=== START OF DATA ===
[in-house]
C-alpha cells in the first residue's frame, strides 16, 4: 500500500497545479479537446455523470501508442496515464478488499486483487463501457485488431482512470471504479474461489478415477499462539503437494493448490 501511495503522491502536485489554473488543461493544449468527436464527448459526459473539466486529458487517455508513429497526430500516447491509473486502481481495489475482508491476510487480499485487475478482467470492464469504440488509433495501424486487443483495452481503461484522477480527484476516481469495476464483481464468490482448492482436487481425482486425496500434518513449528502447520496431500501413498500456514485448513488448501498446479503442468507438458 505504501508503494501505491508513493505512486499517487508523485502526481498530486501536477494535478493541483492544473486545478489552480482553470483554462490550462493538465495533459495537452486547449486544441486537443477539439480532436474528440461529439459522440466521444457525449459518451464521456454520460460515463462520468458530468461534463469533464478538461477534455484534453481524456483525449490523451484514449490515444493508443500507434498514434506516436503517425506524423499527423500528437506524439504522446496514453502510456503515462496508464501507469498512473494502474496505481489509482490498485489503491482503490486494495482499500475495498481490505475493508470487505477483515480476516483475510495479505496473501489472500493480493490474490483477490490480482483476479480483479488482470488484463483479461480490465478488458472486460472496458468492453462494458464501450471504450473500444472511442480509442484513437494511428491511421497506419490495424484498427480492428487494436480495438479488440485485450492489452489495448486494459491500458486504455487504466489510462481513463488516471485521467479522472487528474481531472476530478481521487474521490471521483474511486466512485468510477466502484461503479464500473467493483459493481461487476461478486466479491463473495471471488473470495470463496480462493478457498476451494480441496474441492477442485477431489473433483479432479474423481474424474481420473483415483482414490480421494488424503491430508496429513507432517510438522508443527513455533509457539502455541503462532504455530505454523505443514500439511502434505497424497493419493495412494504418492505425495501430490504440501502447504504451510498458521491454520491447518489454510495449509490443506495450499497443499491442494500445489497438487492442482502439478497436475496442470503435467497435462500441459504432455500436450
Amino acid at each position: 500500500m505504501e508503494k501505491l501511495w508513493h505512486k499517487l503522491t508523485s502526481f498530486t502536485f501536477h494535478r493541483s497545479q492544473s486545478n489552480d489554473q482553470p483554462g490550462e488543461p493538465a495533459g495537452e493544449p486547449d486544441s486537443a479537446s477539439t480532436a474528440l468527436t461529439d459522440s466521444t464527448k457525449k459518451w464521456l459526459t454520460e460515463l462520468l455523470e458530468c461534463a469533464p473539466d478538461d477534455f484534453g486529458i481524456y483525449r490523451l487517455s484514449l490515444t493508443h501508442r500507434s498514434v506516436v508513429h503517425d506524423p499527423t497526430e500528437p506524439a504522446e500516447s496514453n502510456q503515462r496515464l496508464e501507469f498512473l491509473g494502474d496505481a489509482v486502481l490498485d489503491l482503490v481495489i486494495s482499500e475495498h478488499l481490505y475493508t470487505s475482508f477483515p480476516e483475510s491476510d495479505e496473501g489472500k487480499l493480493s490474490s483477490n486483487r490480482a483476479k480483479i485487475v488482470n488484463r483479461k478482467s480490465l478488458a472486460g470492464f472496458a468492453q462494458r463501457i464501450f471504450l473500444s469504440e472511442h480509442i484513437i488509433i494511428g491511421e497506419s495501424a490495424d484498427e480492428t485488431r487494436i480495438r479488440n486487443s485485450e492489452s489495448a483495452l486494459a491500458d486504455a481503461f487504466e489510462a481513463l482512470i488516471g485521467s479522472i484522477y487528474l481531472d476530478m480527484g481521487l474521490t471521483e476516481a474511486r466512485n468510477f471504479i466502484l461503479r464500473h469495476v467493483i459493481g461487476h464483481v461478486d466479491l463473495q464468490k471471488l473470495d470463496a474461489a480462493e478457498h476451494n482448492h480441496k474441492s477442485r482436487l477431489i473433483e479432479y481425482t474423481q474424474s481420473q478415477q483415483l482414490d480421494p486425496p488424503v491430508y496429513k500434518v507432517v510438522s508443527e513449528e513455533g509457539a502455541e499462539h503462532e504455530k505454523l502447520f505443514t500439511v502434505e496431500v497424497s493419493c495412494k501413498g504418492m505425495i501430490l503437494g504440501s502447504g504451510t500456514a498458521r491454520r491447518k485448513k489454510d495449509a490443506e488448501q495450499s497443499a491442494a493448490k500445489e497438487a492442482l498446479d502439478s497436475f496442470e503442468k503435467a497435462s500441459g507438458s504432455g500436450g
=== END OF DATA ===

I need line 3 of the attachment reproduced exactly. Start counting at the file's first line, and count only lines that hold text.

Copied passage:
Amino acid at each position: 500500500m505504501e508503494k501505491l501511495w508513493h505512486k499517487l503522491t508523485s502526481f498530486t502536485f501536477h494535478r493541483s497545479q492544473s486545478n489552480d489554473q482553470p483554462g490550462e488543461p493538465a495533459g495537452e493544449p486547449d486544441s486537443a479537446s477539439t480532436a474528440l468527436t461529439d459522440s466521444t464527448k457525449k459518451w464521456l459526459t454520460e460515463l462520468l455523470e458530468c461534463a469533464p473539466d478538461d477534455f484534453g486529458i481524456y483525449r490523451l487517455s484514449l490515444t493508443h501508442r500507434s498514434v506516436v508513429h503517425d506524423p499527423t497526430e500528437p506524439a504522446e500516447s496514453n502510456q503515462r496515464l496508464e501507469f498512473l491509473g494502474d496505481a489509482v486502481l490498485d489503491l482503490v481495489i486494495s482499500e475495498h478488499l481490505y475493508t470487505s475482508f477483515p480476516e483475510s491476510d495479505e496473501g489472500k487480499l493480493s490474490s483477490n486483487r490480482a483476479k480483479i485487475v488482470n488484463r483479461k478482467s480490465l478488458a472486460g470492464f472496458a468492453q462494458r463501457i464501450f471504450l473500444s469504440e472511442h480509442i484513437i488509433i494511428g491511421e497506419s495501424a490495424d484498427e480492428t485488431r487494436i480495438r479488440n486487443s485485450e492489452s489495448a483495452l486494459a491500458d486504455a481503461f487504466e489510462a481513463l482512470i488516471g485521467s479522472i484522477y487528474l481531472d476530478m480527484g481521487l474521490t471521483e476516481a474511486r466512485n468510477f471504479i466502484l461503479r464500473h469495476v467493483i459493481g461487476h464483481v461478486d466479491l463473495q464468490k471471488l473470495d470463496a474461489a480462493e478457498h476451494n482448492h480441496k474441492s477442485r482436487l477431489i473433483e479432479y481425482t474423481q474424474s481420473q478415477q483415483l482414490d480421494p486425496p488424503v491430508y496429513k500434518v507432517v510438522s508443527e513449528e513455533g509457539a502455541e499462539h503462532e504455530k505454523l502447520f505443514t500439511v502434505e496431500v497424497s493419493c495412494k501413498g504418492m505425495i501430490l503437494g504440501s502447504g504451510t500456514a498458521r491454520r491447518k485448513k489454510d495449509a490443506e488448501q495450499s497443499a491442494a493448490k500445489e497438487a492442482l498446479d502439478s497436475f496442470e503442468k503435467a497435462s500441459g507438458s504432455g500436450g